The hypothalamus makes their differences more apparent.
The Hypothalamus regulates the pituitary gland through nerve stimulation. The pituitary gland then stimulates the endocrine gland to secrete chemicals that affect the nerve activity of the hypothalamus. Their relationship is not linear, it’s circular.
Hormones acts as regulators to either speed up or slow down certain bodily processes.

Chemical Signals
Hormones do not affect all cells… why? Cells have a variety of receptors and some cells have receptors for one hormone, but not another. Less active cells contain fewer receptor sites, such as cartilage and bone cells.

There are 2 types of hormones (different in structure and functions):
1) Steroid hormones
a. Made from cholesterol, a lipid compound, which is made up of rings of C, H, O and not soluble in water
b. Action of steroid hormone:
i. The Steroid Hormones is removed from the cell that created them, through diffusion.
ii. The Steroid Hormone then enters another cell called the target cell, through diffusion, and attaches to a molecule called the receptor molecule, located in the cytoplasm of the target cell.
iii. When the hormone attaches to the receptor, a hormone-receptor complex is created, and this hormone-receptor complex moves into the nucleus and attaches to a DNA, specifically a segment of chromatin with a shape complementary to the complex.
iv. The hormone activates a gene that sends a message to the ribosome in the cytoplasm to produce a specific protein.
Image591.gif
2) Protein Hormones
a. Contain chains of amino acids of different lengths and are soluble in water. Examples of such hormones are insulin and growth hormones
b. Function
i. Protein hormones are released from the cell.
ii. The hormone then attaches to a receptor site which is located on the outside of cell membrane, the cell membrane that it came out from.
iii. The combination of the protein hormone and the receptor site creates a hormone-receptor complex, which activates the production of an enzyme called Adenylyl cyclase (This only happens to some of the protein hormones… why?)
1. Specific hormones combine at specific receptor site
iv. The enzyme, adenylyl cyclase, will cause the cell to convert Adenosine triphosphate (ATP) into cyclic adenosine monophosphate (cAMP).
1. The cyclic AMP acts as a messenger which activates enzymes in the cytoplasm to carry out their normal function

What controls the endocrine gland? The pituitary gland!
-Small sac-like structure connected to the hypothalamus (the hypothalamus is the area of the brain in association with homeostasis)
-The hypothalamus-pituitary complex shows the interaction between the Nervous system and the Endocrine system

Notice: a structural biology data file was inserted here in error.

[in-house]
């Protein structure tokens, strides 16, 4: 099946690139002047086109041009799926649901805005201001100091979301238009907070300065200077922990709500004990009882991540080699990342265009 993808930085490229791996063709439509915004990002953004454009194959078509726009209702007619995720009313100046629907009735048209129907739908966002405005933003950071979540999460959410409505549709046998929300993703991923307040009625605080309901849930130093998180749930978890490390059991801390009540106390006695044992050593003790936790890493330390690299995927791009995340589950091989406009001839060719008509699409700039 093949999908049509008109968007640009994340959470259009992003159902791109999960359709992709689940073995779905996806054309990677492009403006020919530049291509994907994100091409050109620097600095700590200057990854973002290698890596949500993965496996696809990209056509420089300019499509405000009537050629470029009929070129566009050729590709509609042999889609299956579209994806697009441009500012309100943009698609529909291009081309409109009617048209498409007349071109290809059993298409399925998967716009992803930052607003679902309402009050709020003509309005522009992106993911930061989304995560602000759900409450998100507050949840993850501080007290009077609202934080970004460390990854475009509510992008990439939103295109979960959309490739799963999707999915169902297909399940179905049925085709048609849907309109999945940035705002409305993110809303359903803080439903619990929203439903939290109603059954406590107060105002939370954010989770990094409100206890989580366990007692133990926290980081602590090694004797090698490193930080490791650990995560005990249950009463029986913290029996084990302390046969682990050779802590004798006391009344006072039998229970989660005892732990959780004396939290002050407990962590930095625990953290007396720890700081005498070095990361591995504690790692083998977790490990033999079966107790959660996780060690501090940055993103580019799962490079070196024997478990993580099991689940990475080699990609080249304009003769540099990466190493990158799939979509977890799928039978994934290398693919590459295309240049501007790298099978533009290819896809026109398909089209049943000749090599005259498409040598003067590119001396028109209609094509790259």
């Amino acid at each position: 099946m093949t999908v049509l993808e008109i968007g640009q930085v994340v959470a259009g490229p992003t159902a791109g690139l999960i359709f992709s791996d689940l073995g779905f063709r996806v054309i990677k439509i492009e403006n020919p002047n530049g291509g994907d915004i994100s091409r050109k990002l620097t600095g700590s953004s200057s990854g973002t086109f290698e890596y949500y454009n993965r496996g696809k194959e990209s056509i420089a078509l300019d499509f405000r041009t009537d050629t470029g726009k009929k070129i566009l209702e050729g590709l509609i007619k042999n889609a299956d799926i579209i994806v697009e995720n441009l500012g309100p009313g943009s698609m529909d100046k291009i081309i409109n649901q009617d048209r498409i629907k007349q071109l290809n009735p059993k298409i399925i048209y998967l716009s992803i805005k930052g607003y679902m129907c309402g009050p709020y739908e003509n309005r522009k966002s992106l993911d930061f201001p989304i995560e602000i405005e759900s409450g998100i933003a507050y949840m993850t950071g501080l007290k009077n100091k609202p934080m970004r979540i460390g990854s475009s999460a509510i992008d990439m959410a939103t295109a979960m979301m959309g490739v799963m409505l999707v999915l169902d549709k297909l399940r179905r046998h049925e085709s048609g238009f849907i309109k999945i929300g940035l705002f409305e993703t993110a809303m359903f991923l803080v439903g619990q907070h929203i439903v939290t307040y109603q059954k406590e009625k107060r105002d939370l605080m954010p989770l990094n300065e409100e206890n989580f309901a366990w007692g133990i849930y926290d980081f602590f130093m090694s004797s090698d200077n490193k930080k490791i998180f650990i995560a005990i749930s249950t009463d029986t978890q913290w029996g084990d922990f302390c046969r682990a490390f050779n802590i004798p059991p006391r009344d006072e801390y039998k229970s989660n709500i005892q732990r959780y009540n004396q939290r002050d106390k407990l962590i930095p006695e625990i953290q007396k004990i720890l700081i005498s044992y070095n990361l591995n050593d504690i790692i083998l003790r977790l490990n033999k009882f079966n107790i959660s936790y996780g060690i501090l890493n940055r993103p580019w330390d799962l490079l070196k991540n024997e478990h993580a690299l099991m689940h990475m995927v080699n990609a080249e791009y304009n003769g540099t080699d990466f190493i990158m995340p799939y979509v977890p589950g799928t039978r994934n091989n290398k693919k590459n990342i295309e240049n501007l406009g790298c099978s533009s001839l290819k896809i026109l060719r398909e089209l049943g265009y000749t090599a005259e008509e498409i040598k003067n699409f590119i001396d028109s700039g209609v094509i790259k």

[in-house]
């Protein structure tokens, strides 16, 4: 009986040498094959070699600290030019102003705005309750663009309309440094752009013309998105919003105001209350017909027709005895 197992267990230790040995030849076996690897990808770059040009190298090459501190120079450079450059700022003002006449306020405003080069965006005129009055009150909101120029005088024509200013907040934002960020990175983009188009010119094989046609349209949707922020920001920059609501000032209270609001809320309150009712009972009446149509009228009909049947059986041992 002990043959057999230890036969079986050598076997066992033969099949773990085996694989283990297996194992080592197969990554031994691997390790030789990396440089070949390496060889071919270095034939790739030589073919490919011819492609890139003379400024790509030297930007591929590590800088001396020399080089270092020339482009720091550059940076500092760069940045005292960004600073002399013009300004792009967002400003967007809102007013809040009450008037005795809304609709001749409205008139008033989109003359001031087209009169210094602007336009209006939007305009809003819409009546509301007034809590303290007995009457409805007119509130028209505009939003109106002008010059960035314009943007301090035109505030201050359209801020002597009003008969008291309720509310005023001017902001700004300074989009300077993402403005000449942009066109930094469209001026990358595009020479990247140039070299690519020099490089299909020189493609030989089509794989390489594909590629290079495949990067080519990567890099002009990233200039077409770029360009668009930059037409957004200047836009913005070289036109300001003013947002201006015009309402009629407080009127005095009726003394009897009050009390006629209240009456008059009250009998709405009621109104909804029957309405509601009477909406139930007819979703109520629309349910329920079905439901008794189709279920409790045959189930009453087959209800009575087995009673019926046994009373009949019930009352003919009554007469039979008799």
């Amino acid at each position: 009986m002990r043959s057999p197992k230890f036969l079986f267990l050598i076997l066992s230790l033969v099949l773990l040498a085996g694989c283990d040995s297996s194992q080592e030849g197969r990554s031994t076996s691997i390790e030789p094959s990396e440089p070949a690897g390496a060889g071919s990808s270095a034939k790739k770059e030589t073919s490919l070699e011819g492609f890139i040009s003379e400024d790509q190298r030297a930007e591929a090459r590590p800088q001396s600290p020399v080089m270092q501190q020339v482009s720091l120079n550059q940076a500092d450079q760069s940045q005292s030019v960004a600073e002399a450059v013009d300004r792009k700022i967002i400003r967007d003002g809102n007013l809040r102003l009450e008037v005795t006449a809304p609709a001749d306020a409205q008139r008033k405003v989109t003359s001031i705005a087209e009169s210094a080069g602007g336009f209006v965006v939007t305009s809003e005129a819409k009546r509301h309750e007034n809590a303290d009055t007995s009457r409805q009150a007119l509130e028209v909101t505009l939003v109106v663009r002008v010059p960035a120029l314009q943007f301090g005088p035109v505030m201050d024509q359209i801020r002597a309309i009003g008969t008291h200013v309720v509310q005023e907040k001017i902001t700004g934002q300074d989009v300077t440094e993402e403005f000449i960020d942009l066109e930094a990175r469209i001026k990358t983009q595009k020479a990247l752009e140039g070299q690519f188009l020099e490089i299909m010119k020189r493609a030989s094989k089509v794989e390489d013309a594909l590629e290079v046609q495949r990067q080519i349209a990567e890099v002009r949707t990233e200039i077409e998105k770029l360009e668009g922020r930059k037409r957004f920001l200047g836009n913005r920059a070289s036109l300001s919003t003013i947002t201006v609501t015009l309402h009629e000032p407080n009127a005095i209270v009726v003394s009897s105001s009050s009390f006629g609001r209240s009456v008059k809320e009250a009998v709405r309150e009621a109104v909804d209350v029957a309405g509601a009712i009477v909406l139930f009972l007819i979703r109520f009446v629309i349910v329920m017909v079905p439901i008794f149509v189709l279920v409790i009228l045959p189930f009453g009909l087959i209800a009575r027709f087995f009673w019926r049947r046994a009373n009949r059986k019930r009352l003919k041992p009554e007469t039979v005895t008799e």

The pituitary gland: produce and store hormones
The hypothalamus: stimulate the release of hormones by the pituitary gland by nerves

pituitary04.gif
(http://www.biology.arizona.edu/human_bio/problem_sets/Human_Reproduction/04t.html)

-The pituitary gland is composed of:
a) Posterior Lobe: stores and release hormones such as antidiuretic hormone (ADH) and oxytocin, which have been produced by the hypothalamus.
-ADH acts on the kidneys and regulate water flow
-Oxytocin: strong uterine contraction during labour
-Hormones travel by way of specialized nerve cells from the hypothalamus to the pituitary
b) Anterior Lobe: produces its own hormones.
-The anterior lobe: richly supplied with nerves from the hypothalamus
The hypothalamus regulates the release of hormones from the anterior pituitary… How? Hormones are secreted from the nerve ends of the cells of the hypothalamus and transported in the blood to the pituitary gland. Specific cells in the pituitary are activated by the hormones secreted from the hypothalamus, causing the release of pituitary hormones which are carried by the blood to target issues.
-Hypothalamus-releasing factors: inhibit the secretion of hormones from the anterior lobes
- Dopamine: inhibit secretion of prolactin (PRL) a pituitary hormone that stimulates the production of milk in women after giving birth
-Stomatostatin: inhibit secretion of somatotropin, hormone responsible for the growth of long bones

Awesome Website to reinforce the importance of the endocrine system
http://legacy.owensboro.kctcs.edu/gcaplan/anat2/notes/APII%20Notes1%20endocrine%20intro.htm

Nervous System - January 17, 2011
Aleena Dipede

Check out this link if you are having some troubles or want a quick review, it's pretty basic but gives you a great general idea.
http://library.thinkquest.org/5777/ner1.htm

Action Potential - January 17, 2011
Aleena Dipede


This is a really good website, goes through everything there is to know about Action Potential with words and animated diagrams.
http://outreach.mcb.harvard.edu/animations/actionpotential.swf

Good luck everyone! :)